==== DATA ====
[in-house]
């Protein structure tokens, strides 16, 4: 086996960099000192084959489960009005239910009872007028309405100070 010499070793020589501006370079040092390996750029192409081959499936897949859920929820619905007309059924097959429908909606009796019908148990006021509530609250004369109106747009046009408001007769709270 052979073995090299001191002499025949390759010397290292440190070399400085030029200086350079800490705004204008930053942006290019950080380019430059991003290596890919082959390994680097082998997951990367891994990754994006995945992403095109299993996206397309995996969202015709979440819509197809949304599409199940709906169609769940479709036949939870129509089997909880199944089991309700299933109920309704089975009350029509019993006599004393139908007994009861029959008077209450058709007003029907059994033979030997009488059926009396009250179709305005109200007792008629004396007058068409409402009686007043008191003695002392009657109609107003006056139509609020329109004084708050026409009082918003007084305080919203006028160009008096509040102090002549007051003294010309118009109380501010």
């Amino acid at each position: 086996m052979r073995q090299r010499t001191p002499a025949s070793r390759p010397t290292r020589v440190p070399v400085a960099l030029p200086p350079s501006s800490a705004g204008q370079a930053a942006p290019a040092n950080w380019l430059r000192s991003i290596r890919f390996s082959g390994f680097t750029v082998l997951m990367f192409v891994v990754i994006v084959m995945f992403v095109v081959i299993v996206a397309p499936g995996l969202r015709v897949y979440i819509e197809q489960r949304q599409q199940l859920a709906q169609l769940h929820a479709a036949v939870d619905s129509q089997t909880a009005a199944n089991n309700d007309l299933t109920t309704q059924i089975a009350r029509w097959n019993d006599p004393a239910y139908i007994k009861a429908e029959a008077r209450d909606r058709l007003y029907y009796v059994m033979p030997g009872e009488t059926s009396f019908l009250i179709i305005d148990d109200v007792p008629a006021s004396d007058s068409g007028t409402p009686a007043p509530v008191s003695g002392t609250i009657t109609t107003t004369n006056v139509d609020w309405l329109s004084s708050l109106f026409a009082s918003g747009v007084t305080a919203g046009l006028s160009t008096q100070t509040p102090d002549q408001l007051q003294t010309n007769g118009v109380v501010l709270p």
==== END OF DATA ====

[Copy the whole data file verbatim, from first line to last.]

[in-house]
């Protein structure tokens, strides 16, 4: 086996960099000192084959489960009005239910009872007028309405100070 010499070793020589501006370079040092390996750029192409081959499936897949859920929820619905007309059924097959429908909606009796019908148990006021509530609250004369109106747009046009408001007769709270 052979073995090299001191002499025949390759010397290292440190070399400085030029200086350079800490705004204008930053942006290019950080380019430059991003290596890919082959390994680097082998997951990367891994990754994006995945992403095109299993996206397309995996969202015709979440819509197809949304599409199940709906169609769940479709036949939870129509089997909880199944089991309700299933109920309704089975009350029509019993006599004393139908007994009861029959008077209450058709007003029907059994033979030997009488059926009396009250179709305005109200007792008629004396007058068409409402009686007043008191003695002392009657109609107003006056139509609020329109004084708050026409009082918003007084305080919203006028160009008096509040102090002549007051003294010309118009109380501010």
């Amino acid at each position: 086996m052979r073995q090299r010499t001191p002499a025949s070793r390759p010397t290292r020589v440190p070399v400085a960099l030029p200086p350079s501006s800490a705004g204008q370079a930053a942006p290019a040092n950080w380019l430059r000192s991003i290596r890919f390996s082959g390994f680097t750029v082998l997951m990367f192409v891994v990754i994006v084959m995945f992403v095109v081959i299993v996206a397309p499936g995996l969202r015709v897949y979440i819509e197809q489960r949304q599409q199940l859920a709906q169609l769940h929820a479709a036949v939870d619905s129509q089997t909880a009005a199944n089991n309700d007309l299933t109920t309704q059924i089975a009350r029509w097959n019993d006599p004393a239910y139908i007994k009861a429908e029959a008077r209450d909606r058709l007003y029907y009796v059994m033979p030997g009872e009488t059926s009396f019908l009250i179709i305005d148990d109200v007792p008629a006021s004396d007058s068409g007028t409402p009686a007043p509530v008191s003695g002392t609250i009657t109609t107003t004369n006056v139509d609020w309405l329109s004084s708050l109106f026409a009082s918003g747009v007084t305080a919203g046009l006028s160009t008096q100070t509040p102090d002549q408001l007051q003294t010309n007769g118009v109380v501010l709270p």